Member Biography

Christopher D. Collier, M.D.
Christopher Collier

Christopher Collier, M.D.

550 University Blvd.
UH 6201
Indianapolis, IN 46202
Phone: (317) 274-7914

Research Program Membership

Associate member:

Assistant Professor
Department of Orthopaedic Surgery
IU School of Medicine

Dr. Collier's research interests include:

As a clinically-active orthopaedic oncologist, my goal is to develop basic science and translational research strategies to answer critical questions pertaining to the musculoskeletal oncology patient. Specific areas of interest include: (1) predicting the oligometastatic state in metastatic bone disease; (2) evaluating the efficacy and mechanistic basis for epigenetic therapies for osteosarcoma; and (3) exploring the molecular origins of sarcoma. (1) Predicting the oligometastatic state in kidney cancer metastasis to bone​ The oligometastatic hypothesis proposes that metastasis comprises a spectrum of disease, ranging from a single indolent site to widespread malignancy. Oligometastatic disease by definition is an intermediate clinical state in which metastatic lesions are limited in number and activity. Patients with oligometastatic disease are common, have improved survival compared to those with disseminated disease, and are more likely to benefit from local treatment, including metastectomy. Mounting evidence supports a molecular basis for this spectrum of metastatic virulence, in which clonal populations of cells from the primary tumor obtain variable genetic alterations that determine the metastatic phenotype. Understanding these molecular signatures offers an opportunity to stratify metastatic disease from the time of biopsy to predict survival and guide local treatment. This approach is appealing for the surgical treatment of metastatic bone disease, in particular, which has historically been limited to short-term and palliative stabilization to prevent pathologic fracture. Considering that metastatic cancer patients are now living longer and, in some cases, managing their cancer as a chronic condition, orthopaedic surgeons and others will increasingly need to personalize the management of metastatic bone disease and require new prognostic tools to do so. Metastatic renal cell carcinoma to bone (MRCCB), of which the clear cell subtype (ccMRCCB) makes up the majority of cases, is the most likely clinical scenario to benefit from this approach. As a radioresistant cancer, prophylactic stabilization alone often fails to last the duration of the patient’s life. Additionally, several retrospective studies suggest improved survival after resection of solitary skeletal metastases. Our collaborators recently described an integrated approach that combines clinical risk stratification with molecular subtypes to define a curable oligometastatic state in colorectal liver metastasis. Applying these methods to ccMRCCB may provide a framework to identify patients most likely to benefit from aggressive local therapy. We therefore hypothesize that molecular analysis of ccMRCCB patient samples can predict survival and identify a favorable molecular subtype, resembling an oligometastatic state. (2) Efficacy and mechanistic basis for epigenetic therapies in osteosarcoma Epigenetic deregulation is an emerging hallmark of cancer that enables tumor cells to escape surveillance by tumor suppressors and ultimately progress. The structure of the epigenome consists of covalent modifications of chromatin components, including acetylation by histone acetyltransferases (HATs) and deacetylation by histone deacetylases (HDACs). Targeting these enzymes with inhibitors to restore epigenetic homeostasis has been explored for many cancers. Osteosarcoma, an aggressive bone malignancy that primarily affects children and young adults, is notable for widespread genetic and epigenetic instability. For example, recent whole-genome sequencing suggests that osteosarcomas are driven by a relatively small number of mutations compared to adult tumors – frequently in genes encoding epigenetic regulators – while copy number alterations and structural variants predominate. Epigenetics may also be critical in osteosarcoma metastases, which are accompanied by a shift in the cancer epigenome despite minor changes in the mutational landscape. For these reasons, the emergence of epigenomic therapies has been met with great enthusiasm by those studying osteosarcoma, owing to the relatively limited activity of other newer agents and the significant epigenetic dysregulation observed in osteosarcoma tumors. We recently developed a three-dimensional in vitro osteosarcoma drug-screening platform that provides highly-uniform sarcospheres to mimic micrometastatic disease. Sarcospheres generated from three highly-metastatic human cell lines were then used to screen the NCI panel of 114 FDA-approved oncology drugs. Two of the fifteen most effective drugs were the HDAC inhibitors romidepsin and vorinostat, which were the only two epigenetic therapies included in the panel. After further characterization in normal cell lines and in combination with standard-of-care MAP (methotrexate, doxorubicin, and cisplatin) chemotherapy, romidepsin emerged as the most promising drug evaluated. These findings are consistent with the growing interest in epigenetic therapies for the treatment of osteosarcoma and suggest the need for further preclinical evaluation of the agents to optimize their success in scarcely available clinical trials. Critical to these efforts will be the development of more selective therapies to maximize their effectiveness while minimizing toxicity. This will require a greater understanding of the mechanistic basis for epigenetic therapies in osteosarcoma and their interaction with current standard-of-care MAP therapy. We therefore hypothesize that epigenetic therapies, including the HDAC romidepsin, are promising treatments for osteosarcoma patients and could provide mechanistic insight into the role of epigenetic dysregulation in the pathogenesis of osteosarcoma. (3) Mechanisms of oncogenesis in slowly dividing tissues. Classic oncogenesis, as exemplified by colon adenocarcinoma, follows a step-wise progression from normal tissue to premalignancy and ultimately cancer. This transformation is accomplished over time by the accumulation of sufficient mutations to overwhelm inherent cellular defense mechanisms mediated by tumor suppressors. Mutations are relatively rare events that occur within dividing cells and therefore, it is not surprising that rapidly dividing tissues give rise to the most common cancers in humans. An effort to compare the lifetime number of stem cell divisions for a given tissue of origin to the lifetime risk of developing that cancer demonstrates a clear relationship (Tomasetti, et. al., Science, 2015). However, this relationship is not 1:1 and in fact, a single division of a small intestine stem cell is associated with a 2x10-15 lifetime risk of small intestinal adenocarcinoma compared to a division of a single osteoblast stem cell, which is associated with a 5,000-fold higher lifetime risk of osteosarcoma at 1x10-11. These findings suggest that the development of cancer is insufficiently explained by the number of lifetime cell divisions in the tissue of origin. Decades of cancer research has established clear environmental, hormonal, metabolic, and inherited risk factors for the development of specific cancers. The vast majority of these pressures induce mutation either by direct DNA damage or indirectly through tissue proliferation. If mutation is the ultimate driving force in oncogenesis, then a relatively constant number of mutations would be expected across all cancer types. However, the emergence of next-generation sequencing has showed that this is not true. One possibility is that rapidly dividing tissues have adapted to tolerate mutational stress without malignant transformation. Certain tissue types could therefore be evolutionarily wired to resist oncogenesis by activating epigenetic programs that enhance tumor suppressor activity. Understanding the basis for these observed differences among tissue types could inform therapies to bolster inherent cellular defense mechanisms and render cancer cells more susceptible to traditional cytotoxic chemotherapy. We therefore hypothesize that slowly dividing tissues, in the absence of environmental stressors, are deficient in selective pressures to upregulate tumor suppressor activity controlled by epigenetic pathways. These tissues are therefore more susceptible to catastrophic genetic events and permit the emergence of cancer despite fewer somatic mutations.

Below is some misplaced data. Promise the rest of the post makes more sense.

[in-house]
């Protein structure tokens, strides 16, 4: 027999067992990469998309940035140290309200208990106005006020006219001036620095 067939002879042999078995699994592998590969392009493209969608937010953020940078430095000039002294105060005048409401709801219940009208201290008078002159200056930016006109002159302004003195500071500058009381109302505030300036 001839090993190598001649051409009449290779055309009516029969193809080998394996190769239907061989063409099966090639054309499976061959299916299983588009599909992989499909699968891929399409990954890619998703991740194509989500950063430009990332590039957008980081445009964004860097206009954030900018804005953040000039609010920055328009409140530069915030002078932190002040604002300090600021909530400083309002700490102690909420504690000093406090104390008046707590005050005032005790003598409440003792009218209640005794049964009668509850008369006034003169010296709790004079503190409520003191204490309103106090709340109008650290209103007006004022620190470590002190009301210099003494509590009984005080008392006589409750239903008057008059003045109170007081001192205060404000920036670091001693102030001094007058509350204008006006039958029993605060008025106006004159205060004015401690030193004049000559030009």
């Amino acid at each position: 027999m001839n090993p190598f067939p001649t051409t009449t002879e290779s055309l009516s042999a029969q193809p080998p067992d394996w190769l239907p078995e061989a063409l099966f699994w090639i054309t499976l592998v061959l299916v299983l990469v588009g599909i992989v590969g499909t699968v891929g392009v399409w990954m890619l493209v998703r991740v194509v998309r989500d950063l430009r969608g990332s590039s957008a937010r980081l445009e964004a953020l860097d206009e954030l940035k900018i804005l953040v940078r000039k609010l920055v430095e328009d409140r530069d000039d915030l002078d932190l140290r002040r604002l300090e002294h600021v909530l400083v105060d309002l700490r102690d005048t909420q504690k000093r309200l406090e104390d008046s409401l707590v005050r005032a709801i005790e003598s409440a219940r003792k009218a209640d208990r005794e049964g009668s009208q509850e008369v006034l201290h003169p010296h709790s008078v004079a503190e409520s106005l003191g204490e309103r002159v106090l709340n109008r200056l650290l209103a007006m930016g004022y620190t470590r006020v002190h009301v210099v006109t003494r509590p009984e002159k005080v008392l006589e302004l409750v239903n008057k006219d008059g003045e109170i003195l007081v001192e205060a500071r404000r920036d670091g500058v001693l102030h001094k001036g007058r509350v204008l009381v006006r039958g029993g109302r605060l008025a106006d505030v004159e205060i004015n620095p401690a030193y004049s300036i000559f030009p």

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More Publications »

Fellowship - University of Chicago, Chicago, IL 07/2020

Residency - Case Western Reserve University, Cleveland, OH 06/2019

Post-doctoral Fellowship - Case Western Reserve University, Cleveland, OH 06/2015

Internship - Case Western Reserve University, Cleveland, OH 06/2014

M.D. - University of Chicago, Chicago, IL 06/2013